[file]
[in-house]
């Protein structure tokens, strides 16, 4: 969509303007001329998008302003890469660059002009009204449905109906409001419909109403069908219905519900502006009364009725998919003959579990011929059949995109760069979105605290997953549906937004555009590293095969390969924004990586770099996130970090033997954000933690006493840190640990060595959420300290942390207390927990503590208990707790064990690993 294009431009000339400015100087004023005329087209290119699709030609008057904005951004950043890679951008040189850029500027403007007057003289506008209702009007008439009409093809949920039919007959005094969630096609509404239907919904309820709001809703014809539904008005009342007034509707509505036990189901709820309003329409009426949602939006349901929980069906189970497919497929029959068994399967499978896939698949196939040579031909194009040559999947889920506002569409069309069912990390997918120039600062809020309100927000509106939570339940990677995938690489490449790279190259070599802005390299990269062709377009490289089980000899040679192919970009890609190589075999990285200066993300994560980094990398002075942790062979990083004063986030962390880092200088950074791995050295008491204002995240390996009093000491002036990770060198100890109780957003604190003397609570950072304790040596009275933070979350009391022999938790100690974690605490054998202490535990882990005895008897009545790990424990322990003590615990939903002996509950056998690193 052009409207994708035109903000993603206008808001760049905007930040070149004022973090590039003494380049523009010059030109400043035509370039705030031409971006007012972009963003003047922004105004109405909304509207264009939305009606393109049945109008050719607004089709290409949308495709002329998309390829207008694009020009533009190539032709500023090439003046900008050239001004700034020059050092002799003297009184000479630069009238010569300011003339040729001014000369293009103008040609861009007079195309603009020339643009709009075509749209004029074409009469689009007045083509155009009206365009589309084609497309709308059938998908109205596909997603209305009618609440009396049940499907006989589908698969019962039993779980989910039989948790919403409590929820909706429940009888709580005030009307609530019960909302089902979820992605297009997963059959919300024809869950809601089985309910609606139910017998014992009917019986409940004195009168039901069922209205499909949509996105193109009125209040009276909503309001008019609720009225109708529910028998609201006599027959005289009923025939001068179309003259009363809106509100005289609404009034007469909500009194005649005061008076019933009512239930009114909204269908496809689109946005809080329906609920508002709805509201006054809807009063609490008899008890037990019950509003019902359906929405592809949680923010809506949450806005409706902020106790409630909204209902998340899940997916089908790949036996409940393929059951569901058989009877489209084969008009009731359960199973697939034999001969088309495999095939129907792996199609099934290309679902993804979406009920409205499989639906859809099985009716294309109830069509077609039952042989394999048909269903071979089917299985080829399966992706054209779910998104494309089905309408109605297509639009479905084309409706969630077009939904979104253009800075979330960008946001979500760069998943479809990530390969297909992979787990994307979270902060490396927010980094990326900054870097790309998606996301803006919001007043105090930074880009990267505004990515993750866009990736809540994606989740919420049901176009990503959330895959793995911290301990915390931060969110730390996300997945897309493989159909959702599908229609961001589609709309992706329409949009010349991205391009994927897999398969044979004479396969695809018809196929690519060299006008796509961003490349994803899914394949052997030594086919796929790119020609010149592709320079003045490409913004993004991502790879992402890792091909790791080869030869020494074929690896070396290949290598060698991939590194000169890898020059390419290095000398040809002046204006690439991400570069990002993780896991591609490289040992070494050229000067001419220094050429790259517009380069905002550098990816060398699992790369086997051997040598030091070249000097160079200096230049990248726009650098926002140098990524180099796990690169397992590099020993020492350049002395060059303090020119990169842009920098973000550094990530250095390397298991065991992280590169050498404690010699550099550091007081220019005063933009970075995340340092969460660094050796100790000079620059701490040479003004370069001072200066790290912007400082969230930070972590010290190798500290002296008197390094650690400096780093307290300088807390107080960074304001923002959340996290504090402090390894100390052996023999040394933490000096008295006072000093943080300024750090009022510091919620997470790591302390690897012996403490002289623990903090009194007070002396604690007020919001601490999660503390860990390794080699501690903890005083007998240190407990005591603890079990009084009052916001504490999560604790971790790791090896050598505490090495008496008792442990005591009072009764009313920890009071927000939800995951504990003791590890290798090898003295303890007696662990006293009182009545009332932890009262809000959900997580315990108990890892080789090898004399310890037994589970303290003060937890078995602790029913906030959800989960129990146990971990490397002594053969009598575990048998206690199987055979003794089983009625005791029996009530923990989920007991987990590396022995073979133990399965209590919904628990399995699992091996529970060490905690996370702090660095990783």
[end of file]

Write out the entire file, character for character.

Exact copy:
[in-house]
């Protein structure tokens, strides 16, 4: 969509303007001329998008302003890469660059002009009204449905109906409001419909109403069908219905519900502006009364009725998919003959579990011929059949995109760069979105605290997953549906937004555009590293095969390969924004990586770099996130970090033997954000933690006493840190640990060595959420300290942390207390927990503590208990707790064990690993 294009431009000339400015100087004023005329087209290119699709030609008057904005951004950043890679951008040189850029500027403007007057003289506008209702009007008439009409093809949920039919007959005094969630096609509404239907919904309820709001809703014809539904008005009342007034509707509505036990189901709820309003329409009426949602939006349901929980069906189970497919497929029959068994399967499978896939698949196939040579031909194009040559999947889920506002569409069309069912990390997918120039600062809020309100927000509106939570339940990677995938690489490449790279190259070599802005390299990269062709377009490289089980000899040679192919970009890609190589075999990285200066993300994560980094990398002075942790062979990083004063986030962390880092200088950074791995050295008491204002995240390996009093000491002036990770060198100890109780957003604190003397609570950072304790040596009275933070979350009391022999938790100690974690605490054998202490535990882990005895008897009545790990424990322990003590615990939903002996509950056998690193 052009409207994708035109903000993603206008808001760049905007930040070149004022973090590039003494380049523009010059030109400043035509370039705030031409971006007012972009963003003047922004105004109405909304509207264009939305009606393109049945109008050719607004089709290409949308495709002329998309390829207008694009020009533009190539032709500023090439003046900008050239001004700034020059050092002799003297009184000479630069009238010569300011003339040729001014000369293009103008040609861009007079195309603009020339643009709009075509749209004029074409009469689009007045083509155009009206365009589309084609497309709308059938998908109205596909997603209305009618609440009396049940499907006989589908698969019962039993779980989910039989948790919403409590929820909706429940009888709580005030009307609530019960909302089902979820992605297009997963059959919300024809869950809601089985309910609606139910017998014992009917019986409940004195009168039901069922209205499909949509996105193109009125209040009276909503309001008019609720009225109708529910028998609201006599027959005289009923025939001068179309003259009363809106509100005289609404009034007469909500009194005649005061008076019933009512239930009114909204269908496809689109946005809080329906609920508002709805509201006054809807009063609490008899008890037990019950509003019902359906929405592809949680923010809506949450806005409706902020106790409630909204209902998340899940997916089908790949036996409940393929059951569901058989009877489209084969008009009731359960199973697939034999001969088309495999095939129907792996199609099934290309679902993804979406009920409205499989639906859809099985009716294309109830069509077609039952042989394999048909269903071979089917299985080829399966992706054209779910998104494309089905309408109605297509639009479905084309409706969630077009939904979104253009800075979330960008946001979500760069998943479809990530390969297909992979787990994307979270902060490396927010980094990326900054870097790309998606996301803006919001007043105090930074880009990267505004990515993750866009990736809540994606989740919420049901176009990503959330895959793995911290301990915390931060969110730390996300997945897309493989159909959702599908229609961001589609709309992706329409949009010349991205391009994927897999398969044979004479396969695809018809196929690519060299006008796509961003490349994803899914394949052997030594086919796929790119020609010149592709320079003045490409913004993004991502790879992402890792091909790791080869030869020494074929690896070396290949290598060698991939590194000169890898020059390419290095000398040809002046204006690439991400570069990002993780896991591609490289040992070494050229000067001419220094050429790259517009380069905002550098990816060398699992790369086997051997040598030091070249000097160079200096230049990248726009650098926002140098990524180099796990690169397992590099020993020492350049002395060059303090020119990169842009920098973000550094990530250095390397298991065991992280590169050498404690010699550099550091007081220019005063933009970075995340340092969460660094050796100790000079620059701490040479003004370069001072200066790290912007400082969230930070972590010290190798500290002296008197390094650690400096780093307290300088807390107080960074304001923002959340996290504090402090390894100390052996023999040394933490000096008295006072000093943080300024750090009022510091919620997470790591302390690897012996403490002289623990903090009194007070002396604690007020919001601490999660503390860990390794080699501690903890005083007998240190407990005591603890079990009084009052916001504490999560604790971790790791090896050598505490090495008496008792442990005591009072009764009313920890009071927000939800995951504990003791590890290798090898003295303890007696662990006293009182009545009332932890009262809000959900997580315990108990890892080789090898004399310890037994589970303290003060937890078995602790029913906030959800989960129990146990971990490397002594053969009598575990048998206690199987055979003794089983009625005791029996009530923990989920007991987990590396022995073979133990399965209590919904628990399995699992091996529970060490905690996370702090660095990783």